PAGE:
Whenever there are major technology transitions, corporations go through a period in which software developers gain tremendous power. On one hand, it makes sense that those who understand new and complicated technologies need to be out in front. On the other, developers have an agenda that might not align with business objectives. This is where we are today, and it is an uncomfortable time for both IT management and business leaders.
The technologies rippling throughout industries—mobile and cloud computing and big data analytics–are causing dramatic and painful organizational changes. Meanwhile, many IT organizations have to cope with existing applications that are inflexible but necessary to operate the business. These applications can’t easily operate in a new world of mobile, cloud, and social business applications. Compounding these problems is the pace of technology change, which is out of step with the skills of the typical IT organization.
When the gap between innovative new products and available skills is wide (as it is today) business leaders rely on their top software developers to make decisions that will reverberate throughout the organization for years to come.
Developers tend to base those decisions on what tools they find interesting that can increase their own marketability. Sometimes the goals of developers and the goals of the business coincide. Sometimes the coolest technologies don’t necessarily scale or handle changing business demands. And often the tools are too immature to tackle really hard problems. Chief information officers are often at a disadvantage in these situations because they increasingly focus on business issues and less directly with emerging tools and technologies.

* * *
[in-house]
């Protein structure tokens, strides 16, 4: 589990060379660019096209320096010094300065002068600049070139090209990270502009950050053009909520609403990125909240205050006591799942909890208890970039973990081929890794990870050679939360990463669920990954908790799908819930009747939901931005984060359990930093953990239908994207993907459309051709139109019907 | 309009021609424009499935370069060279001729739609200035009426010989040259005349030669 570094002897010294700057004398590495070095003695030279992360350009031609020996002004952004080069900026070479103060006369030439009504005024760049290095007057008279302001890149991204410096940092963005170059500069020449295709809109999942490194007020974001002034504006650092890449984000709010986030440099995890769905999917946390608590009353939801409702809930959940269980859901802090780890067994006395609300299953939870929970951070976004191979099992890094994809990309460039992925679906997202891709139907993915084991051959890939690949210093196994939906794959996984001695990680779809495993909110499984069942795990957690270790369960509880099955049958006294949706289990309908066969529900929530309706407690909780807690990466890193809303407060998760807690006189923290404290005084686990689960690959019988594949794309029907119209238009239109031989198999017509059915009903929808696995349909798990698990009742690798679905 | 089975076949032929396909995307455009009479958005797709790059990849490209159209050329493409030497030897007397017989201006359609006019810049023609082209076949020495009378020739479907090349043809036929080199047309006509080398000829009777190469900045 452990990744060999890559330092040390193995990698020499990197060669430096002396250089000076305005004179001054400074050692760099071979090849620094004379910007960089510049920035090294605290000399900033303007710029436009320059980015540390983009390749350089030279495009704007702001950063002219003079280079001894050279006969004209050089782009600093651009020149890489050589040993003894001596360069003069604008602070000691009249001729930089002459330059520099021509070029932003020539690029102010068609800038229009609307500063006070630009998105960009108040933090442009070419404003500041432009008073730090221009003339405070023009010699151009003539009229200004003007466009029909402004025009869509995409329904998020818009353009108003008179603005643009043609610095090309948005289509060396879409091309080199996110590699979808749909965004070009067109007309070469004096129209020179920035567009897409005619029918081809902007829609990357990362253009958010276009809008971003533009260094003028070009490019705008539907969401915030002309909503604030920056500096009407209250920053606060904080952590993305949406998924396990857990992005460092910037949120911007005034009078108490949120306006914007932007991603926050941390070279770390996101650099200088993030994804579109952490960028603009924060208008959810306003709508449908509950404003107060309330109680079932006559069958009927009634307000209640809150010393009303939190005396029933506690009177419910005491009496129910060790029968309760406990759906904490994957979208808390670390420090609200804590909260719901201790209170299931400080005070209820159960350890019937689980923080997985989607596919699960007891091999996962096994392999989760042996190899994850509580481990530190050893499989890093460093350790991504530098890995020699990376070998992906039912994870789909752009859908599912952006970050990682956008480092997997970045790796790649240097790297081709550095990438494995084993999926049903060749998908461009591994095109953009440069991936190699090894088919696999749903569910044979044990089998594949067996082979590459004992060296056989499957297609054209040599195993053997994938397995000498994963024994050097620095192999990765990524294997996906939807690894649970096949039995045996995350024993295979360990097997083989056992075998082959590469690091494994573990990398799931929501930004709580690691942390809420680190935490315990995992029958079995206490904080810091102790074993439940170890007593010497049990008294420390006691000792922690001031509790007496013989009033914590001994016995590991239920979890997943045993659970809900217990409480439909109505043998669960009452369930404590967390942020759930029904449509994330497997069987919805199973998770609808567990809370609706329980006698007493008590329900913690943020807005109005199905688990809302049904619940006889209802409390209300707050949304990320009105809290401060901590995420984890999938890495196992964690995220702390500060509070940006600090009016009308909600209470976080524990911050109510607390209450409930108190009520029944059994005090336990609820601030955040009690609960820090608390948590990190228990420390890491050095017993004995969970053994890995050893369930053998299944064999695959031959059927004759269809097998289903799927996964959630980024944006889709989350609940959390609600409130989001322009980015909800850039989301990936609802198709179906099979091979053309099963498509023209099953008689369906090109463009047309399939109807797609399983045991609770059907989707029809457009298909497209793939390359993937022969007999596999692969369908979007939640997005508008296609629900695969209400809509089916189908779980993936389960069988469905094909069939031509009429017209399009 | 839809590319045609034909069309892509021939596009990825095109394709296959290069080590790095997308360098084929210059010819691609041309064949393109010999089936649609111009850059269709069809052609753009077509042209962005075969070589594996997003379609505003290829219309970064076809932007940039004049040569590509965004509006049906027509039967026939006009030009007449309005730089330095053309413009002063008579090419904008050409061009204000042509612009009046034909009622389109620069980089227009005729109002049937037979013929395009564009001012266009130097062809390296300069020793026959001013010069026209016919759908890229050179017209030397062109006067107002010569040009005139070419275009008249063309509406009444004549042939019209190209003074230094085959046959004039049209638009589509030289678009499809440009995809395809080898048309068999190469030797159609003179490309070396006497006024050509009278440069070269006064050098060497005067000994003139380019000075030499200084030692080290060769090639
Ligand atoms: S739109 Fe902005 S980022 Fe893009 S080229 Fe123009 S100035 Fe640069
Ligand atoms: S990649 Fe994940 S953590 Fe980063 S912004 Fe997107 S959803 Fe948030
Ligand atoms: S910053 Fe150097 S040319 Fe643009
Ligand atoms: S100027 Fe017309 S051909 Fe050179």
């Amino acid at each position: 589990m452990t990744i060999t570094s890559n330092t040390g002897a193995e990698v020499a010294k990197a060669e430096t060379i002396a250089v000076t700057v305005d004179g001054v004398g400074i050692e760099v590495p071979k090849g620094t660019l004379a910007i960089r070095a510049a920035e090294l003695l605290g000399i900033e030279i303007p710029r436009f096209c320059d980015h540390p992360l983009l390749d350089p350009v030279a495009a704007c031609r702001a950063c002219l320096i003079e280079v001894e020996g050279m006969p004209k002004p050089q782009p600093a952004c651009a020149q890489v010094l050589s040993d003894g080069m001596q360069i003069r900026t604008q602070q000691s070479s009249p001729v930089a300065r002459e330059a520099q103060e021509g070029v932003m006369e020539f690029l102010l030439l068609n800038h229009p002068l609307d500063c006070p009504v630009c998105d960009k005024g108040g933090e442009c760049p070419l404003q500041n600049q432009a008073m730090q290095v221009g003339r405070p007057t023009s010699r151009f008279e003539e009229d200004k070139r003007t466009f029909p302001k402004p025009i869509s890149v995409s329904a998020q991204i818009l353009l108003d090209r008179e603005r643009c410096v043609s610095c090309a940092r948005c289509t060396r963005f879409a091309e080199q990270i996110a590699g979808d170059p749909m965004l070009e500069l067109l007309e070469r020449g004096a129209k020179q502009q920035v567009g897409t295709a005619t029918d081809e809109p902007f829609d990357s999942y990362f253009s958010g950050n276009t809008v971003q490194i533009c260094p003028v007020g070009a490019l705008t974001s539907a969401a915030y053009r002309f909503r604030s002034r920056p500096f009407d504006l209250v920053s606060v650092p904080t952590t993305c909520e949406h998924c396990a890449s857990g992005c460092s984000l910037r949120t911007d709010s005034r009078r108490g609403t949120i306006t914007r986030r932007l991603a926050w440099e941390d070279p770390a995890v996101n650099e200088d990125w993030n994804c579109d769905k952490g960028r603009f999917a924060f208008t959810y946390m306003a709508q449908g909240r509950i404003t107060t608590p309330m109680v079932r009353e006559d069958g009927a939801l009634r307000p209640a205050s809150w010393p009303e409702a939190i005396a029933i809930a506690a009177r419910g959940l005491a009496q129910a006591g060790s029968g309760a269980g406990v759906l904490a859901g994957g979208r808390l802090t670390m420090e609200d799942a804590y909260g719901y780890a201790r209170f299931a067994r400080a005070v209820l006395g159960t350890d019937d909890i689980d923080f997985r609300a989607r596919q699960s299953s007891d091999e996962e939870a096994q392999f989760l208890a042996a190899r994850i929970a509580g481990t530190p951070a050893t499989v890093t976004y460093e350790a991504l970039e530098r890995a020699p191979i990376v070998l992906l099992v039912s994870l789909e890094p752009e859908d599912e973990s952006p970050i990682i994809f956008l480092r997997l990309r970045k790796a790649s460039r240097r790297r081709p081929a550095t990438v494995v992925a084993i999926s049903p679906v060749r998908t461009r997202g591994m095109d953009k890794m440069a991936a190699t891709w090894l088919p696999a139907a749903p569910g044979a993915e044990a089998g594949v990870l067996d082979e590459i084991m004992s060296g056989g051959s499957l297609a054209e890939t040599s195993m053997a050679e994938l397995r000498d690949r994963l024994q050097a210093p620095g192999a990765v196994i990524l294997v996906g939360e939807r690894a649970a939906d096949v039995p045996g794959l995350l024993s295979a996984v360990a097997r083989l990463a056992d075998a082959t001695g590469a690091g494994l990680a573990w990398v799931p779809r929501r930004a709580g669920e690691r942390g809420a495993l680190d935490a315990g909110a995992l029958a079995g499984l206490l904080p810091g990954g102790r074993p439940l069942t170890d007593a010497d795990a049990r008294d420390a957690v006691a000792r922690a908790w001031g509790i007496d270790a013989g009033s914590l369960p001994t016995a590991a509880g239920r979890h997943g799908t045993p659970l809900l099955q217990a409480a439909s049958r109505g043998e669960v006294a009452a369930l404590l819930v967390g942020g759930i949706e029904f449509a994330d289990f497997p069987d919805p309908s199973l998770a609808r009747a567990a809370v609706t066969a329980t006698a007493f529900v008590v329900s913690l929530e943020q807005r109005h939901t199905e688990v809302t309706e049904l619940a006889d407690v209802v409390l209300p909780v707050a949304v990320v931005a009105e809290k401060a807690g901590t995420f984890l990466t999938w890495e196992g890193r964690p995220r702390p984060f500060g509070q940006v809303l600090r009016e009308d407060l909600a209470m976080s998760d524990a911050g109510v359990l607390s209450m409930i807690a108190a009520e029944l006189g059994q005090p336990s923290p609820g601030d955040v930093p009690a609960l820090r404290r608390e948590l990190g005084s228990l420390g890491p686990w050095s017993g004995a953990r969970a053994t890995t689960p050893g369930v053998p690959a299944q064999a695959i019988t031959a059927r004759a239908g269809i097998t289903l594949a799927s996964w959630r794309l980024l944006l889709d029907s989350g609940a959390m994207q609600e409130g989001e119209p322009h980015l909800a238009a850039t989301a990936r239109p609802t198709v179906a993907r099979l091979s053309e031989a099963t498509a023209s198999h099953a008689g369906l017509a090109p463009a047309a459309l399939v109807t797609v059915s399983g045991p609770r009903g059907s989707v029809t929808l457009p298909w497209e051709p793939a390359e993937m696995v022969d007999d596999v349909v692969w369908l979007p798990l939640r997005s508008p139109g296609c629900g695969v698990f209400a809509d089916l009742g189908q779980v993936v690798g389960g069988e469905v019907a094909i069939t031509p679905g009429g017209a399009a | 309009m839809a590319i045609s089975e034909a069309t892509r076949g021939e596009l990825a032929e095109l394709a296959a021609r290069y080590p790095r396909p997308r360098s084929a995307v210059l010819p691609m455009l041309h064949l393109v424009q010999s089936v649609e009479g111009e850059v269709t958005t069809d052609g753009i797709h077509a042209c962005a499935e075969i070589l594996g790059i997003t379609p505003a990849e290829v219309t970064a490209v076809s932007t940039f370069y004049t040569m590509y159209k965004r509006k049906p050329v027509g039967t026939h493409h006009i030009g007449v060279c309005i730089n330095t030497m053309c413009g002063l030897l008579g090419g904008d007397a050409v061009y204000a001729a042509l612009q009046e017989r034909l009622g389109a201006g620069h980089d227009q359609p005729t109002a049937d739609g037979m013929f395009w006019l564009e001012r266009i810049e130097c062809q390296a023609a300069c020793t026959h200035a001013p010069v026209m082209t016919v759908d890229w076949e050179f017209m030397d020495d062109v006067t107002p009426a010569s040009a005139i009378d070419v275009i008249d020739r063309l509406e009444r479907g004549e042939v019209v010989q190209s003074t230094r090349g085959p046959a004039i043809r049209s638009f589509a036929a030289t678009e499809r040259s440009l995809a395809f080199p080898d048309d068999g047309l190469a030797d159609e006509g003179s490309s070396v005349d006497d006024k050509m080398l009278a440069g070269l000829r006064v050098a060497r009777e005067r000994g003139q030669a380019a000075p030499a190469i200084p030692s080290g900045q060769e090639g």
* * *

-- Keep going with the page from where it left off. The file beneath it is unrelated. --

What should business leaders do? Inaction is not the answer. Rather, there must be a two-pronged approach. First, it is important that developers gain experience with emerging innovative tools. This will be important to ensure that a company is ready for a new generation of technology that could have profound business benefits.
At the same time, there needs to be oversight. One of the most effective approaches is to set up a task force that includes representatives from the business, IT management, and development. This group needs to have a clear set of criteria to evaluate whether a tool or emerging technology should be the foundation for a strategic business initiative.
What type of criteria would be appropriate? Here are some suggestions:
• Is the proposed technology supported by a stable vendor?
• Does the technology adhere to accepted or emerging industry standards?
• Does the technology allow for migration to other environments if the supplier should fail?
• Does the technology match with business strategy?
• Is the benefit of the emerging technology so compelling that it is worth the risk of standardizing on an unproven technology?
There is no debate about the value and importance of innovative and emerging technologies. These technologies need to be used and well-understood if companies are to gain competitive advantage in complex industries. It’s how these technologies are used—and when they are used—that can make the difference between success and failure.